While the Leonid meteor shower is not the most impressive astronomical event in terms of numbers of meteors per hour (there can be as few as 15 visible meteors per hour, NASA says), the speed of the meteors, as well as their brightness and color, make it a beautiful celestial spectacle. Not to mention that a chance at a Leonid storm that can have hundreds to thousands of meteors seen per hour is not to be ignored. The Leonids will be active between November 6 and November 30 and will peak on November 16-17. As for every meteor shower, stargazers need to lie flat on their back in an area with little light pollution and adjust their eyes to the darkness for about 30 minutes for optimal viewing conditions.
8. November 19: Partial lunar eclipse
Visible from all of North America, the partial lunar eclipse will start at 6:02 UTC on November 19, 2021. During a partial lunar eclipse, Earth blocks parts of the sun’s light and projects its shadow on the full moon. A partial lunar eclipse can be easily seen with the naked eye in a cloud-free sky.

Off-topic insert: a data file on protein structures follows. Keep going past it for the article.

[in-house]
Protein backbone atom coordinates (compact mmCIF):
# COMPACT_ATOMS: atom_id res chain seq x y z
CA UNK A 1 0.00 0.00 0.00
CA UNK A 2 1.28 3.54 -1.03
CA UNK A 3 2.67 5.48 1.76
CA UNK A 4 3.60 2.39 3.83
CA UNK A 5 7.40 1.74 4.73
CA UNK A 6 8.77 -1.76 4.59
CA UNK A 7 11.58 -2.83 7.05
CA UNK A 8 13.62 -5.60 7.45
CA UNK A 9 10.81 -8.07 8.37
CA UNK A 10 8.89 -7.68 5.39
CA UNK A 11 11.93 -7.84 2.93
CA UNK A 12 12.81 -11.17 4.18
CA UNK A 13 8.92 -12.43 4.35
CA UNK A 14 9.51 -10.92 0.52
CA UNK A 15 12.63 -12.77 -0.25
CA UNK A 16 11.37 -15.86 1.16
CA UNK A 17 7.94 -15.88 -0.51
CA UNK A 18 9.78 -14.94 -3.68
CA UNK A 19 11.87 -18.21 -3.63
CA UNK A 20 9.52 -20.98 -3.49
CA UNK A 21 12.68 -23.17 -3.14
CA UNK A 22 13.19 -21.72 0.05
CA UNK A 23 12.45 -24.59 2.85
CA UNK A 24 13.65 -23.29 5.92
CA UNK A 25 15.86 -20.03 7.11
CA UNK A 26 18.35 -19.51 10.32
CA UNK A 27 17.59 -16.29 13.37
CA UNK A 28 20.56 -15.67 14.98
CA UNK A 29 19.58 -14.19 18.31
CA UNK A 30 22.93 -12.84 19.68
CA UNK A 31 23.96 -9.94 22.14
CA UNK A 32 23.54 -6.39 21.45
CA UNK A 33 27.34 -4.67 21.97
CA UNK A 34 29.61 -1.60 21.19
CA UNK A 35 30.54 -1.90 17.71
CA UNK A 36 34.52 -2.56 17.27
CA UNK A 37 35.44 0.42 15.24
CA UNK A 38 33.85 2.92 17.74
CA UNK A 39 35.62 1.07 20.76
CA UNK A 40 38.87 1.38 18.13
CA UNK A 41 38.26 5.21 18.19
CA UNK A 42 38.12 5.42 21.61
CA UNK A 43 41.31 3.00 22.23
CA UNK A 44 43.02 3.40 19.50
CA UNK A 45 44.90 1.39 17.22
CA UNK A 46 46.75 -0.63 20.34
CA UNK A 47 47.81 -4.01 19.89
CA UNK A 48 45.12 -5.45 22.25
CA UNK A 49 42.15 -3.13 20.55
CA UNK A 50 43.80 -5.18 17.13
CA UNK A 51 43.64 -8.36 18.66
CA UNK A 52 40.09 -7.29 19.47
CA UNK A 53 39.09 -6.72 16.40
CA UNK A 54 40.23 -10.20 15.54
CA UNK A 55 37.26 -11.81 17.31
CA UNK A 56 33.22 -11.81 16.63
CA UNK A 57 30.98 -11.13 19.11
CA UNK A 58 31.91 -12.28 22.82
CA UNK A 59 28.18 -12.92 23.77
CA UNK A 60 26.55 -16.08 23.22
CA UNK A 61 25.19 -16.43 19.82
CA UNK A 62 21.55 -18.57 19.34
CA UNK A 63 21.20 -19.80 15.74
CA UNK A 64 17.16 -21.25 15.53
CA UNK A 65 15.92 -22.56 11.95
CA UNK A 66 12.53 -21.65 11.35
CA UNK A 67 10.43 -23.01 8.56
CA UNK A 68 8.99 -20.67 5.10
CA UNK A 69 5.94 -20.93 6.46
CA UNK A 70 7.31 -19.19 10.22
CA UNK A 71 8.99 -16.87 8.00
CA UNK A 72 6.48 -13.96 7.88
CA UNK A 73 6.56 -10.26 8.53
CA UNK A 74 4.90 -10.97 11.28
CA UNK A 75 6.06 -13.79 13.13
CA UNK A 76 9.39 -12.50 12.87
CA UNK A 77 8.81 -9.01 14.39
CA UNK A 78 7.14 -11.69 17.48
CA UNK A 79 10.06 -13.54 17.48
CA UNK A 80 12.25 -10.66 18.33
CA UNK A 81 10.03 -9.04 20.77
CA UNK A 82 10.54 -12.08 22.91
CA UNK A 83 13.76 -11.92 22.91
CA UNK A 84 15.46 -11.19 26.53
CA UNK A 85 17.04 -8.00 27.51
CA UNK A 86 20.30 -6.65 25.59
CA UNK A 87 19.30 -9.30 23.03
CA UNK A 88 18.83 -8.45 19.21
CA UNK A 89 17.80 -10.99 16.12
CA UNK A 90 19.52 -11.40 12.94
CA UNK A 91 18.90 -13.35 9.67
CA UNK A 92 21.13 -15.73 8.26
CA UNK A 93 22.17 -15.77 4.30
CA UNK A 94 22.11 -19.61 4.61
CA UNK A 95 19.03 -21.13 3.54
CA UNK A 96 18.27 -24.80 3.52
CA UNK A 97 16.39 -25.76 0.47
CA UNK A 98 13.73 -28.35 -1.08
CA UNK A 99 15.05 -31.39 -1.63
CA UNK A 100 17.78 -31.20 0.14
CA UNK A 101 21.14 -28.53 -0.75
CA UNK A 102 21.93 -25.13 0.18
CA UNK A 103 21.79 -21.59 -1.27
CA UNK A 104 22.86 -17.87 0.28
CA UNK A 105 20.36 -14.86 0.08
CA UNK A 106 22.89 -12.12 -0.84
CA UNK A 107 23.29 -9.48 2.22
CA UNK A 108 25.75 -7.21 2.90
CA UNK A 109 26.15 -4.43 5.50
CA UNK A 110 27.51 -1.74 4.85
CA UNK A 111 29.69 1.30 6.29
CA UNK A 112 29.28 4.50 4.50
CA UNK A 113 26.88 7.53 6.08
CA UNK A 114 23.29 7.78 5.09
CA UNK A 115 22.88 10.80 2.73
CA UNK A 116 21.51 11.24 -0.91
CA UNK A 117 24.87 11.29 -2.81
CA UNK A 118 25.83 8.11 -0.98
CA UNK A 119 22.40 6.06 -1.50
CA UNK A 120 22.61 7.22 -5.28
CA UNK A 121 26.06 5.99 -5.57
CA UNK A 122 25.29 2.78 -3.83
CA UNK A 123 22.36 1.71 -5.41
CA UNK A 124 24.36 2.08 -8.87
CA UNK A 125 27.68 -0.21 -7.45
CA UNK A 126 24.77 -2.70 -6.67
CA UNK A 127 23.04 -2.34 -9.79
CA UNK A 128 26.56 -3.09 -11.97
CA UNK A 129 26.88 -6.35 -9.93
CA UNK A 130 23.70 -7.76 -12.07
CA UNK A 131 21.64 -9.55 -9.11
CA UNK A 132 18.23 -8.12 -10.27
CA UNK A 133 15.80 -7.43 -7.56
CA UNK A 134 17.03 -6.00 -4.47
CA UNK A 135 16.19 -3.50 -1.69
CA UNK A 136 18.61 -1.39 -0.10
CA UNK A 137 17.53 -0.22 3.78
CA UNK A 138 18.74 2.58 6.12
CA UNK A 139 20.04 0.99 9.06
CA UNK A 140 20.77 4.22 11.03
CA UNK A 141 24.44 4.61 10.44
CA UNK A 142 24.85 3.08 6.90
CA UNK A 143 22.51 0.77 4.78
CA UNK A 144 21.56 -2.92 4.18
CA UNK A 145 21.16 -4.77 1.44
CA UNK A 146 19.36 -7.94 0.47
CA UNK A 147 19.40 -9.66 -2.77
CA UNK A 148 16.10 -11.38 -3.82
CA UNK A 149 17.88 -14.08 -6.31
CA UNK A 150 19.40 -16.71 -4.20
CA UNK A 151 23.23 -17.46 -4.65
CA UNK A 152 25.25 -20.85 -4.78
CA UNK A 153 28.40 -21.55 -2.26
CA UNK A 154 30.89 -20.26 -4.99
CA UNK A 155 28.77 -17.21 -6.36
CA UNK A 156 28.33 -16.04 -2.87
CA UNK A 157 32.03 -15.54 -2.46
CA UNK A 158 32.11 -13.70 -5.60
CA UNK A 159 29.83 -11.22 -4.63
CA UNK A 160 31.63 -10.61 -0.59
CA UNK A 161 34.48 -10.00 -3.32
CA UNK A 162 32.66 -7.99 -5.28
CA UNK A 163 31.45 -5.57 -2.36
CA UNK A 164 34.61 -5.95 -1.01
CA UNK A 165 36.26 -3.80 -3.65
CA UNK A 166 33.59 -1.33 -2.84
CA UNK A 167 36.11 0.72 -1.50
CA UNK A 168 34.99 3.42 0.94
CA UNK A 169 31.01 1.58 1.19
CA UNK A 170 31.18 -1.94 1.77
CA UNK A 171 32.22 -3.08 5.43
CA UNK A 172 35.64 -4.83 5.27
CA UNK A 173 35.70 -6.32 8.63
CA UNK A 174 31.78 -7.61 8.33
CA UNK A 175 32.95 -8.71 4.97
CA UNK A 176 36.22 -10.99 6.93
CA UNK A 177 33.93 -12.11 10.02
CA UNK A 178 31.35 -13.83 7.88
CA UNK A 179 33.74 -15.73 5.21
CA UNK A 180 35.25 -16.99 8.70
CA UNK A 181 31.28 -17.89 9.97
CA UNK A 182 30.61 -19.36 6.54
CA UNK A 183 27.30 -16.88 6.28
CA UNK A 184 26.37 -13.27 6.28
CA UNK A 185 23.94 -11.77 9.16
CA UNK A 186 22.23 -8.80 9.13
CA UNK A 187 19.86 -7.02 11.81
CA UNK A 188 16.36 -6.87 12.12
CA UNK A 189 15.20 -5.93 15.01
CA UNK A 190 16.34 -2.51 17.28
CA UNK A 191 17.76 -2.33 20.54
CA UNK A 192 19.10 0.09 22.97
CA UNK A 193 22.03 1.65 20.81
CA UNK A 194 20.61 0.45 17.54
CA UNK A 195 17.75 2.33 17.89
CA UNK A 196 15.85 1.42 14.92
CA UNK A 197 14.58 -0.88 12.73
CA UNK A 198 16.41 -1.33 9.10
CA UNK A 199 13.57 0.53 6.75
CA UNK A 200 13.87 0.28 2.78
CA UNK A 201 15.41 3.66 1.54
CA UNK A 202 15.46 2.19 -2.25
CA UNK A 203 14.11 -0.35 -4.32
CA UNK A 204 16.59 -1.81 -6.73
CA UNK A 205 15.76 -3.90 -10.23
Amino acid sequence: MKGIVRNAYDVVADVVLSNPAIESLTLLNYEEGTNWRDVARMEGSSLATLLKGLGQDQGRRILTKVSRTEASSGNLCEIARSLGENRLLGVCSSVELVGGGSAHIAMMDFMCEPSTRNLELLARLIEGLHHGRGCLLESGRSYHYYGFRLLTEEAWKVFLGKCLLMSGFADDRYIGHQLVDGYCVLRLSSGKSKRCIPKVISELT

9. December 13-14: Geminids meteor shower
Together with the Perseid meteor shower, the Geminid shower is the most impressive of the year, with up to 120 colorful shooting stars raining down per hour at its peak, which will fall between late evening on December 13 and early morning of December 14 in 2021. Though stargazing may be less enticing in winter given the lower temperatures, the Geminid shower is worth braving the cold for.
10. December 4, 2021: Total solar eclipse
You probably won’t be seeing this eclipse in person — although several Antarctic cruise lines are advertising special solar eclipse voyages. Interestingly, because it’s a polar region, the total eclipse will sweep across the Antarctic Peninsula from east to west for just under two minutes rather than follow the typical west-east trajectory.